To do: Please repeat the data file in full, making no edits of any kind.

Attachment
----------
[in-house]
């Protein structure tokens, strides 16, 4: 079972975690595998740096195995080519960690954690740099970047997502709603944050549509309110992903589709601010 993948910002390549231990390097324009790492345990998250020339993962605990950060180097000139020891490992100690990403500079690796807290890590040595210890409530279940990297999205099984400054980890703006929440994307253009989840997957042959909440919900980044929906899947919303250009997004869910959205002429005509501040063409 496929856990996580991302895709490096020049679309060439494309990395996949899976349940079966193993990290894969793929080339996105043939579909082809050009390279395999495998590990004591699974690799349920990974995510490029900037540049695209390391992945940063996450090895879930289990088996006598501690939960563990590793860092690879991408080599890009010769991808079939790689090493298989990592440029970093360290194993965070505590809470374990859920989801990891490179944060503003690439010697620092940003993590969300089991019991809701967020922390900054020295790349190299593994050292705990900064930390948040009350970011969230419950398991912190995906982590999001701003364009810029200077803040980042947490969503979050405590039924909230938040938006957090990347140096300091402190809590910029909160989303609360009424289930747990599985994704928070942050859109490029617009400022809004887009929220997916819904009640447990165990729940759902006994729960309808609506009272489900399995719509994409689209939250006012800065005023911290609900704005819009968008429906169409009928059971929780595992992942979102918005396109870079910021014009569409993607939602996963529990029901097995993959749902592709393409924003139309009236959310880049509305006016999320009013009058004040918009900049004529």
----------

[in-house]
């Protein structure tokens, strides 16, 4: 079972975690595998740096195995080519960690954690740099970047997502709603944050549509309110992903589709601010 993948910002390549231990390097324009790492345990998250020339993962605990950060180097000139020891490992100690990403500079690796807290890590040595210890409530279940990297999205099984400054980890703006929440994307253009989840997957042959909440919900980044929906899947919303250009997004869910959205002429005509501040063409 496929856990996580991302895709490096020049679309060439494309990395996949899976349940079966193993990290894969793929080339996105043939579909082809050009390279395999495998590990004591699974690799349920990974995510490029900037540049695209390391992945940063996450090895879930289990088996006598501690939960563990590793860092690879991408080599890009010769991808079939790689090493298989990592440029970093360290194993965070505590809470374990859920989801990891490179944060503003690439010697620092940003993590969300089991019991809701967020922390900054020295790349190299593994050292705990900064930390948040009350970011969230419950398991912190995906982590999001701003364009810029200077803040980042947490969503979050405590039924909230938040938006957090990347140096300091402190809590910029909160989303609360009424289930747990599985994704928070942050859109490029617009400022809004887009929220997916819904009640447990165990729940759902006994729960309808609506009272489900399995719509994409689209939250006012800065005023911290609900704005819009968008429906169409009928059971929780595992992942979102918005396109870079910021014009569409993607939602996963529990029901097995993959749902592709393409924003139309009236959310880049509305006016999320009013009058004040918009900049004529």